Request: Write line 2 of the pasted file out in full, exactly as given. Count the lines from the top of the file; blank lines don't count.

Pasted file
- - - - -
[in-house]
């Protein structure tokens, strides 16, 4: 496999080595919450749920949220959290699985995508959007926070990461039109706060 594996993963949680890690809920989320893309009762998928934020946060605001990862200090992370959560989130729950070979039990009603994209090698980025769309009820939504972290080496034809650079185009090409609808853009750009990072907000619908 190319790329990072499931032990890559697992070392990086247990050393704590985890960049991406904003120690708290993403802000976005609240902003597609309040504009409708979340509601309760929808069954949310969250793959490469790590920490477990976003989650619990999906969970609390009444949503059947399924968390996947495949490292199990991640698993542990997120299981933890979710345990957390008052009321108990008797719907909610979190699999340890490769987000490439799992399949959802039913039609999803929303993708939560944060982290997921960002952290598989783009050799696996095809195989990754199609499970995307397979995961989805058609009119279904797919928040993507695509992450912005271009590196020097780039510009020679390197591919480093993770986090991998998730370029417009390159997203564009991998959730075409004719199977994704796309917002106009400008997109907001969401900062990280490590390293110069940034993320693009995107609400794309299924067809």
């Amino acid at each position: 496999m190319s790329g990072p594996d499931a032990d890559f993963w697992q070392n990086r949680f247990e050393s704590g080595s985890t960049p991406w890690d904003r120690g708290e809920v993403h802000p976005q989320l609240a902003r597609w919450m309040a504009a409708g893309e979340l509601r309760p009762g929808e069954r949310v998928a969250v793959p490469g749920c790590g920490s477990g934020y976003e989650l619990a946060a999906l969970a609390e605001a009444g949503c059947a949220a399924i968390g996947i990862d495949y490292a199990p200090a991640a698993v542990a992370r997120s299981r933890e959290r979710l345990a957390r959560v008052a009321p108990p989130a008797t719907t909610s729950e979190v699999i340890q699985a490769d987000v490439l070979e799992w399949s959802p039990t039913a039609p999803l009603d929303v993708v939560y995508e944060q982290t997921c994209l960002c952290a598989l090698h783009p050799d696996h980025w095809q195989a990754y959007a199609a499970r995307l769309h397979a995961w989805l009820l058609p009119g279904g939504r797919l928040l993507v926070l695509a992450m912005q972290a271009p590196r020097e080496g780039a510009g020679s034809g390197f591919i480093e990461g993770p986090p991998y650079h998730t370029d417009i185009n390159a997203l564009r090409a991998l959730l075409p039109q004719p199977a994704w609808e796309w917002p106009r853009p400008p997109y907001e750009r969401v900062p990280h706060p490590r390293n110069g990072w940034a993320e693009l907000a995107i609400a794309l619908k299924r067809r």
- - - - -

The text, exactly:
């Protein structure tokens, strides 16, 4: 496999080595919450749920949220959290699985995508959007926070990461039109706060 594996993963949680890690809920989320893309009762998928934020946060605001990862200090992370959560989130729950070979039990009603994209090698980025769309009820939504972290080496034809650079185009090409609808853009750009990072907000619908 190319790329990072499931032990890559697992070392990086247990050393704590985890960049991406904003120690708290993403802000976005609240902003597609309040504009409708979340509601309760929808069954949310969250793959490469790590920490477990976003989650619990999906969970609390009444949503059947399924968390996947495949490292199990991640698993542990997120299981933890979710345990957390008052009321108990008797719907909610979190699999340890490769987000490439799992399949959802039913039609999803929303993708939560944060982290997921960002952290598989783009050799696996095809195989990754199609499970995307397979995961989805058609009119279904797919928040993507695509992450912005271009590196020097780039510009020679390197591919480093993770986090991998998730370029417009390159997203564009991998959730075409004719199977994704796309917002106009400008997109907001969401900062990280490590390293110069940034993320693009995107609400794309299924067809």